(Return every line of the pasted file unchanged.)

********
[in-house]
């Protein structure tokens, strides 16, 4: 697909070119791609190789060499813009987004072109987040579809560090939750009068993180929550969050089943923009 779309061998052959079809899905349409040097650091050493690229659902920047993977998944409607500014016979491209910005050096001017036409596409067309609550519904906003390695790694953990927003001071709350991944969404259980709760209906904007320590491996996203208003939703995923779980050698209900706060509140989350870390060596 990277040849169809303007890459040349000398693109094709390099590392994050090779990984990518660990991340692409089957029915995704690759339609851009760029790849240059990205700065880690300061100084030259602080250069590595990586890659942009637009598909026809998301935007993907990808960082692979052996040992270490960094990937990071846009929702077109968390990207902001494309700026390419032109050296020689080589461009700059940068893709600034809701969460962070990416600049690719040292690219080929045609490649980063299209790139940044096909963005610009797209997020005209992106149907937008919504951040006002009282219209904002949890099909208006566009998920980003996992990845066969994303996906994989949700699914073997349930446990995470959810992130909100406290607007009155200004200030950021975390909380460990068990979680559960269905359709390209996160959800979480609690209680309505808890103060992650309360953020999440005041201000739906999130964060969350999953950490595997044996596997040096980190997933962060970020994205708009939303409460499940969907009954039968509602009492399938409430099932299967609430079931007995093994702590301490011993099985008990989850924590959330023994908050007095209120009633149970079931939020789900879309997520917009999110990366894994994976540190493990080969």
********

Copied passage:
[in-house]
């Protein structure tokens, strides 16, 4: 697909070119791609190789060499813009987004072109987040579809560090939750009068993180929550969050089943923009 779309061998052959079809899905349409040097650091050493690229659902920047993977998944409607500014016979491209910005050096001017036409596409067309609550519904906003390695790694953990927003001071709350991944969404259980709760209906904007320590491996996203208003939703995923779980050698209900706060509140989350870390060596 990277040849169809303007890459040349000398693109094709390099590392994050090779990984990518660990991340692409089957029915995704690759339609851009760029790849240059990205700065880690300061100084030259602080250069590595990586890659942009637009598909026809998301935007993907990808960082692979052996040992270490960094990937990071846009929702077109968390990207902001494309700026390419032109050296020689080589461009700059940068893709600034809701969460962070990416600049690719040292690219080929045609490649980063299209790139940044096909963005610009797209997020005209992106149907937008919504951040006002009282219209904002949890099909208006566009998920980003996992990845066969994303996906994989949700699914073997349930446990995470959810992130909100406290607007009155200004200030950021975390909380460990068990979680559960269905359709390209996160959800979480609690209680309505808890103060992650309360953020999440005041201000739906999130964060969350999953950490595997044996596997040096980190997933962060970020994205708009939303409460499940969907009954039968509602009492399938409430099932299967609430079931007995093994702590301490011993099985008990989850924590959330023994908050007095209120009633149970079931939020789900879309997520917009999110990366894994994976540190493990080969």